Magritte’s objective wasn’t easily met. With his first exhibition in Brussels a disaster, Magritte took his wife to Paris and became involved with the French surrealists led by Andre Breton. But the two men fell out and three years later the couple returned to Brussels. Struggling to survive, Magritte made money by setting up an advertising agency with his brother Paul – and the seeds of his influence on modern art were sewn.
 
The documentary draws heavily on rare archive footage featuring silent films and also Magritte’s own extensive stock of home movies. Trips to London followed – in Mayfair, Will gets measured up for a bowler hat at the famous Lock and Co, the better to emulate his hero. It was here that Magritte first started selling his pictures for significant sums of money. Further exhibitions followed and eventually, in the 1950s, this most unassuming of artists found international fame and wealth. 
 
Will visits one of his most spectacular later works – a gigantic fresco at the Casino in Knokke Le Zoute. He’s blown away: “It’s unbelievable, it’s completely overwhelming. You know, I feel kind of sick with excitement.”
 
Will’s excitement is further boosted when he attends a London art auction and watches one of Magritte’s early work sell for £5.8 million. He also meets legendary graphic designer Aubrey Powell, who explains how Magritte’s vision has inspired dozens of album covers including the ones he himself designed for Pink Floyd.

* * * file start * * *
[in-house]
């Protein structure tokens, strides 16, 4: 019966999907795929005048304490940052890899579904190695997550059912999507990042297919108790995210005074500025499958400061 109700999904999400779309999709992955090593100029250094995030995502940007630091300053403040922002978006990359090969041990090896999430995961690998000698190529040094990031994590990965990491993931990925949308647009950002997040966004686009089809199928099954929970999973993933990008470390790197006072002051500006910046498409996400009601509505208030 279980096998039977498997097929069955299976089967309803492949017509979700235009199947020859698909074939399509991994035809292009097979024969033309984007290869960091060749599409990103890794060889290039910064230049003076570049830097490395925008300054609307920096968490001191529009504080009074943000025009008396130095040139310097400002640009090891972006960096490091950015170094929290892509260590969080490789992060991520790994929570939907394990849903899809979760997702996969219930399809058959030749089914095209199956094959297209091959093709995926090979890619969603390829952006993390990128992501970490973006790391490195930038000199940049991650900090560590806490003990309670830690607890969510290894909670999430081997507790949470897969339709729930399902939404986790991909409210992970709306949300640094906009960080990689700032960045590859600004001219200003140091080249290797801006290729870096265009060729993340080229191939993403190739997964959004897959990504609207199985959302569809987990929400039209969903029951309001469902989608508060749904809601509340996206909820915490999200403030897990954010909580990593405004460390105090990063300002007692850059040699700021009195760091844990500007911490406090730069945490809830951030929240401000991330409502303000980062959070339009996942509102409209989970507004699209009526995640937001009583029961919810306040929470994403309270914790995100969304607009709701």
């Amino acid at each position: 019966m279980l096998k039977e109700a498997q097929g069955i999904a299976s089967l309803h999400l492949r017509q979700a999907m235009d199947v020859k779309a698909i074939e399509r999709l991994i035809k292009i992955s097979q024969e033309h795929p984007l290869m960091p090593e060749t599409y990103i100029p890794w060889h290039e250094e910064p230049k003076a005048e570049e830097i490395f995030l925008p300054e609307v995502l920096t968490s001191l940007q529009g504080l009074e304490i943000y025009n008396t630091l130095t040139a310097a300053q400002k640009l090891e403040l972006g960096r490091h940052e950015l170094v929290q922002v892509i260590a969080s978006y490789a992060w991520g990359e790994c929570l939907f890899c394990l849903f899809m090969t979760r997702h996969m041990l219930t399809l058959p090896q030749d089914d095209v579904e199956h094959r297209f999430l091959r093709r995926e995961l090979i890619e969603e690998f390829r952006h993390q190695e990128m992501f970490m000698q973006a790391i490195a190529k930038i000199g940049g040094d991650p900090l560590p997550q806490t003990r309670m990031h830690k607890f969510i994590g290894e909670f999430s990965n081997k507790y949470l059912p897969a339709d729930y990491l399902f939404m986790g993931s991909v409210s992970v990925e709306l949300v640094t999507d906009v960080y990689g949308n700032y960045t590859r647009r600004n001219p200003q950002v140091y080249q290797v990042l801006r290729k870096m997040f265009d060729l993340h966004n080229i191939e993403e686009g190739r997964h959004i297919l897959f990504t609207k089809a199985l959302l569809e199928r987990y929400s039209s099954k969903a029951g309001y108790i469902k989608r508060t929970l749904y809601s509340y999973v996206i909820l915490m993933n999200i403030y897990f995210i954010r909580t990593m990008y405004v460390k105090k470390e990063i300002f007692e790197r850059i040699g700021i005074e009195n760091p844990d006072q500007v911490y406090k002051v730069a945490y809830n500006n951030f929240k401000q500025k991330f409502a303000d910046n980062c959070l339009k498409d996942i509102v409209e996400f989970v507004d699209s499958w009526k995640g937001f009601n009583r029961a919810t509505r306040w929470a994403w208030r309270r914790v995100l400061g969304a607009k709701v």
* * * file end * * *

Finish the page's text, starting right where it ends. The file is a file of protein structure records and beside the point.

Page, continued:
Will ends by visiting Magritte’s modest grave where he is buried alongside his beloved Georgette. And we’re treated to a rare glimpse of the artist himself summing up his life and work: “Ah yes, we are all mysteries. We are part of the world and the world itself is a mystery.”
 
Directed by Michael Burke for Blakeway North
Executive Producers: Ruth Pitt and Sarah Murch
 
Series overview
 
The Perspectives documentary strand brings together powerful stories and unique insights into the arts from a range of well-known figures. Now in its fourth year, the strand will encompass six films from a rich variety of distinctive individuals offering their take on subjects for which they have a personal enthusiasm and fascination.  
 
 
Interview with Will Young
 
When did you first become aware of Magritte?  Were you a big art fan or was it something about his work?
 
I first became aware of Magritte when I was 15 and shopping in a charity book shop in Oxford.I came across an old catalogue from an exhibition which had around eight pictures in it including 'the great family'  and  'Ceci n'est pas une pomme'.
 
I became an instant fan, it was the comedy and questioning in his work that immediately drew me to it. The obvious imagery, almost crude like symbolism and then underneath that the bigger themes that the paintings explore. Overall he turns everything upside and asks the question 'is anything actually real?' The answer is of course…no it is simply ones perception of it."
 
How does Magritte inspire you?